The bottom line is this: Changing demographics, desires and needs among consumers mean PFM solutions need to evolve to meet people where they are and create financial wellness tools that are flexible and tailored to the specific needs of every individual. 

How Can Personal Financial Management Tools Rise to the Occasion? 

Today, PFM solutions advertise their ability to help consumers: 

  • Understand money better
  • Properly organise spending and savings
  • Establish clear financial goals
  • Learn how to invest and build wealth

These are important concepts, and they still need to be embedded in any PFM tool. However, there’s an opportunity to do more. Here are five things I think PFM tools need to start doing to ensure they’re best serving consumers and subsequently improving individual’s overall financial health and literacy. 

  1. Tools over Products - PFM should focus exclusively on financial education, wellness and tools. This means not presenting or linking to products of any kind. By homing in on financial concepts instead of sales tactics, PFMs can maintain impartiality and build trust. 
  2. Help People Embrace Their Passions - Today’s consumer isn’t two-dimensional – they want financial advice, but they also want companies to help them pursue purpose. PFMs should mature beyond focusing only on financial goals to help individuals embrace their passions and live a financial life that’s consistent with their values. This might mean offering eco-friendly investments to a consumer’s 401k portfolio; it could also be as simple as helping advisees find sustainable companies to buy from. 
  3. Personalisation is Everything - PFMs should provide curated, personalised financial education relevant to an individual's changing circumstances and interests. This entails the use of behavioural psychology and data to present personalised, impartial, and timely information and suggestions.
  4. Help Consumers Build Confidence  - An effective PFM application will provide people with tools to foster a healthy relationship with one's money and instill proficiency and confidence in one's ability to manage it. This includes helping users identify and unlearn harmful money relationship myths.
  5. Security Reigns Supreme - Financial data needs to be kept safe – and consumers also need to know they can rest assured their data is being protected. This is a no-brainer these days, but PFMs need to utilise the best in cybersecurity to safeguard data.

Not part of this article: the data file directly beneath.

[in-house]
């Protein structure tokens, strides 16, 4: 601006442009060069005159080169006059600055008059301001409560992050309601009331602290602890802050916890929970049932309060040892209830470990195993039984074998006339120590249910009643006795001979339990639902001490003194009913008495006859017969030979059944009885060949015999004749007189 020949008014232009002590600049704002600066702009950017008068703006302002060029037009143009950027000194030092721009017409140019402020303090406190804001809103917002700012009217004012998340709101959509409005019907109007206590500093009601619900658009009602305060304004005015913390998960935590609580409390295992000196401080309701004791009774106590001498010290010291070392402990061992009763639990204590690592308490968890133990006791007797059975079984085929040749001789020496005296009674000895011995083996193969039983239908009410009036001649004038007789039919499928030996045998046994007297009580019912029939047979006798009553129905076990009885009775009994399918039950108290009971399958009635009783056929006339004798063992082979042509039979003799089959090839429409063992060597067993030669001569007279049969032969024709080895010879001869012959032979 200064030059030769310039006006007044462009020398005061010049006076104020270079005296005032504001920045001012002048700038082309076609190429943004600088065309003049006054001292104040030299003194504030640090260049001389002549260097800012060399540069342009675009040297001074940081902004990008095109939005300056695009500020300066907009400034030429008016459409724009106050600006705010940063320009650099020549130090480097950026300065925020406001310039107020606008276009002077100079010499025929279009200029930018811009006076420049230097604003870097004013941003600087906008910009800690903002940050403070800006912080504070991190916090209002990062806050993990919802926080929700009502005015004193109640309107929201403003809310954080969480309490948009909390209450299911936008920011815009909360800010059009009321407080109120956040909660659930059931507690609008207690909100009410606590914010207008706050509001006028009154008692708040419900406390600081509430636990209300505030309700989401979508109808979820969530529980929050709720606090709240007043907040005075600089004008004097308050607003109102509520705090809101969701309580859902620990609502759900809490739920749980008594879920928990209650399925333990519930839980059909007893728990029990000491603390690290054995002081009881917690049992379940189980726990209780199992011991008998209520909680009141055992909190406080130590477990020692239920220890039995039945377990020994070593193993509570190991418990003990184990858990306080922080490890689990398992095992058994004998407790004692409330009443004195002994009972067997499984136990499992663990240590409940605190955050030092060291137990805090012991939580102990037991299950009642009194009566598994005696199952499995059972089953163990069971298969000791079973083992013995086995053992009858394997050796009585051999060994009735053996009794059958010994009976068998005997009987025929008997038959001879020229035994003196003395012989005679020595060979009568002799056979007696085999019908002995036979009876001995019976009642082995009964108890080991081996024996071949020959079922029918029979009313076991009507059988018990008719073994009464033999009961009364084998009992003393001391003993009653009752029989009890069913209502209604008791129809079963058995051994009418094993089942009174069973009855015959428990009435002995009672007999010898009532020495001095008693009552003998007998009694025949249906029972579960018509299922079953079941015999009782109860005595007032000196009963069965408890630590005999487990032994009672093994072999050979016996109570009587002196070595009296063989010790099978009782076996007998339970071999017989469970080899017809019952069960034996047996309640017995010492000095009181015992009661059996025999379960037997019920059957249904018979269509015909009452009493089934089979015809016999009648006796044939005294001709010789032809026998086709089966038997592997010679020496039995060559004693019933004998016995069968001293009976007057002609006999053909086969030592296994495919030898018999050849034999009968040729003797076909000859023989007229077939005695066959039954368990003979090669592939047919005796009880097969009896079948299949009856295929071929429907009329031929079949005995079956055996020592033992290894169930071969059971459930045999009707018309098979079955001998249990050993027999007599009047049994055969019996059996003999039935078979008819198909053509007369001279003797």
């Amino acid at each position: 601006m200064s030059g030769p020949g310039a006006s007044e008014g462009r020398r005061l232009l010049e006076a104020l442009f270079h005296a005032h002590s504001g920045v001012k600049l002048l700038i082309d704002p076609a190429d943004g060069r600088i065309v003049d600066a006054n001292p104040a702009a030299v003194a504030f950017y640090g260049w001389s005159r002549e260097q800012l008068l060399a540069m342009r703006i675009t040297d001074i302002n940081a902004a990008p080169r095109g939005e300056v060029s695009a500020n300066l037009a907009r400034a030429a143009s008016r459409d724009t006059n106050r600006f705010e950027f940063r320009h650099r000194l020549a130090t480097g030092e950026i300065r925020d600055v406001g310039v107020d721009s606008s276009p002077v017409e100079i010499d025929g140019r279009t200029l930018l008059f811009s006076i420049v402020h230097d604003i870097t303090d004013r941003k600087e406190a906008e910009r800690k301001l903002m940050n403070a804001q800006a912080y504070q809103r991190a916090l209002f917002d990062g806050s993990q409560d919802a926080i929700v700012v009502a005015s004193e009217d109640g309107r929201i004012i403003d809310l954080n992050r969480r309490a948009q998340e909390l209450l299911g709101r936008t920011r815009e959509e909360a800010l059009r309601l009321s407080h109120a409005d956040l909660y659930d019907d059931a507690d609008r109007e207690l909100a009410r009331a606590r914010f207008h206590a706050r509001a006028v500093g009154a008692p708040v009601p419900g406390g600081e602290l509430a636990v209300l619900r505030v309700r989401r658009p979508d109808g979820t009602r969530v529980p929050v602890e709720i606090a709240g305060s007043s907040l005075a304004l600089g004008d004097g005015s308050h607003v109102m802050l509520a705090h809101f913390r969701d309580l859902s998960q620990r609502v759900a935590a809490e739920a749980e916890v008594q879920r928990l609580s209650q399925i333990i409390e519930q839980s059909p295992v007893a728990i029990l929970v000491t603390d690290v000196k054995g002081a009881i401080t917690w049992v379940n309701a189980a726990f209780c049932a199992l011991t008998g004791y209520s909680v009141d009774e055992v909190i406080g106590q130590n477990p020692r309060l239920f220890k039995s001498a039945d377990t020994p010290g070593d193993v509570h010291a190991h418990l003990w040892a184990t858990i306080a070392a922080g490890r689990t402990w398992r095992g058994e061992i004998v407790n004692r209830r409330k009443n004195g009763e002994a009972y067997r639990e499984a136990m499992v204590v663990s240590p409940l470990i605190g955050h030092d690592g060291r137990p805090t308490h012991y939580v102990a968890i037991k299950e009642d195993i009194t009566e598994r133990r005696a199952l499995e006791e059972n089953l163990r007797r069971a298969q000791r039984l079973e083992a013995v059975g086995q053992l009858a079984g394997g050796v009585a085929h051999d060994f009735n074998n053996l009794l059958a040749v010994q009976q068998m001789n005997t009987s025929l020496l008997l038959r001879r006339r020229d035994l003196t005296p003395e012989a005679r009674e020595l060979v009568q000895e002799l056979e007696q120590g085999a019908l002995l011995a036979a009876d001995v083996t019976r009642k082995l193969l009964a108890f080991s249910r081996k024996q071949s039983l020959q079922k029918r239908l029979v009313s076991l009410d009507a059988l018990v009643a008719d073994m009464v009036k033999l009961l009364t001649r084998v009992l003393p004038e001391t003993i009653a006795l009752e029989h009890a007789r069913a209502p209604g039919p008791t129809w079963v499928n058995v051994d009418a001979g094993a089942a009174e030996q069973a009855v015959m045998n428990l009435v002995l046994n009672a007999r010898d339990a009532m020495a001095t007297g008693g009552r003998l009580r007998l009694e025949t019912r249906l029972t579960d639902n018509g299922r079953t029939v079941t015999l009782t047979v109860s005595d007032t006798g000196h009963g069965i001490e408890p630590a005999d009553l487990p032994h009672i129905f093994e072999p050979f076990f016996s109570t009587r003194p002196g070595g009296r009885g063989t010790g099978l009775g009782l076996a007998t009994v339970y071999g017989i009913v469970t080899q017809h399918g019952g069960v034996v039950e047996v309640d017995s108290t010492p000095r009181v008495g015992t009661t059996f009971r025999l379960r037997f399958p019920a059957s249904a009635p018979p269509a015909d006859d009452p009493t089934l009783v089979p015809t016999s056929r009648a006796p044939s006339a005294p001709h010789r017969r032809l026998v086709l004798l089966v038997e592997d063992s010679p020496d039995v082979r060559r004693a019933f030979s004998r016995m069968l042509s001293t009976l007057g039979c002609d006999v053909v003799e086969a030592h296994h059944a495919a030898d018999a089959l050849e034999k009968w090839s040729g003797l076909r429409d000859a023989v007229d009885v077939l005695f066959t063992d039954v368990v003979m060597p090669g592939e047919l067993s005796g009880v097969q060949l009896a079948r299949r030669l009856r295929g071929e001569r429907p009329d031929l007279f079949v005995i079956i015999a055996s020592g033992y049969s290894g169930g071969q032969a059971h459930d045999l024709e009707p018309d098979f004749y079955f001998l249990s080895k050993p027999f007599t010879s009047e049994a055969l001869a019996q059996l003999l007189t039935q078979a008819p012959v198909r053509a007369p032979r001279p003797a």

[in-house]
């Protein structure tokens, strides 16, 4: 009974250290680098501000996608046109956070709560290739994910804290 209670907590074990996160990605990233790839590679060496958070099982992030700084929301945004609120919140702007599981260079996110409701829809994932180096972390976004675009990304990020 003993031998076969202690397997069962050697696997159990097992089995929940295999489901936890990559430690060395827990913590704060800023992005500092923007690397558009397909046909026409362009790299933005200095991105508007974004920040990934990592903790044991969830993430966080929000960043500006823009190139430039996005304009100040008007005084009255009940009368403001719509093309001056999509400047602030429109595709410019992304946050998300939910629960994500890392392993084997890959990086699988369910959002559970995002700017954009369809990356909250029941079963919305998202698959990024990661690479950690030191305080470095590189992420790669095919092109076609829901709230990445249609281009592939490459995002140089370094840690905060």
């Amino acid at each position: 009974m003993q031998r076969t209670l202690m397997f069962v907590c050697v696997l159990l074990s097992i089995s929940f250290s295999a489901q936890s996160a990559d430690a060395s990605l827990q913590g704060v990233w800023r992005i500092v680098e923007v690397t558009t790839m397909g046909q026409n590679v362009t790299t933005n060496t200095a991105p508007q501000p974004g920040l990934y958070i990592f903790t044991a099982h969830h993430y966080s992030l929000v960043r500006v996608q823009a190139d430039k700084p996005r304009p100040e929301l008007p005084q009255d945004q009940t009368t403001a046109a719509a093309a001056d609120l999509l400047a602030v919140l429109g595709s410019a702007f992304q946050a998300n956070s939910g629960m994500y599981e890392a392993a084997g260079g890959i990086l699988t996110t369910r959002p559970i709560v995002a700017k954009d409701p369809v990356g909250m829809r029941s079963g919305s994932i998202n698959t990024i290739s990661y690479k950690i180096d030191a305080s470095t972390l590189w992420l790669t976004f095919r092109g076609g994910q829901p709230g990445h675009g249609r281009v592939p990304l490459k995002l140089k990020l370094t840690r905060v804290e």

A Future Full of Possibilities 

PFM tools are a vital piece of financial wellness. The better equipped these applications are, the more likely consumers will be to access them and potentially increase their financial health and knowledge. 

Technology has accelerated PFM tools’ ability to offer effective and real-time advice. But there’s an opportunity to do even more. 

Personalised PFM capabilities that cater to a consumers’ wants, needs and goals will represent the next generation of financial health and wellness.

 

Share

Featured Articles

Opus CEO TM Praveen on shaping the future of payments

With a 25-year legacy, Opus is shaping the future of payments technology and is a trusted payments modernisation partner for key players in the ecosystem.

From bootstraps to jetpacks: fintech's top 10 founder-CEOs

We round up the Top 10 fintech founders who, having built their business from nothing, have then steered them through multi-billion dollar growth.

Why customer loyalty platforms are more like typewriters

Loyalty programmes are like typewriters, Comarch says. You have the tools to create something great, but you still have to put in the hard yards yourself.

Women in Fintech: Annelyse Fournier, COO of PDX Global

Crypto

Women in Fintech: Sasha Pilch of Fin Capital talks assets

Venture Capital

Struggling to scale? Fintech decacorns and the downturn

Banking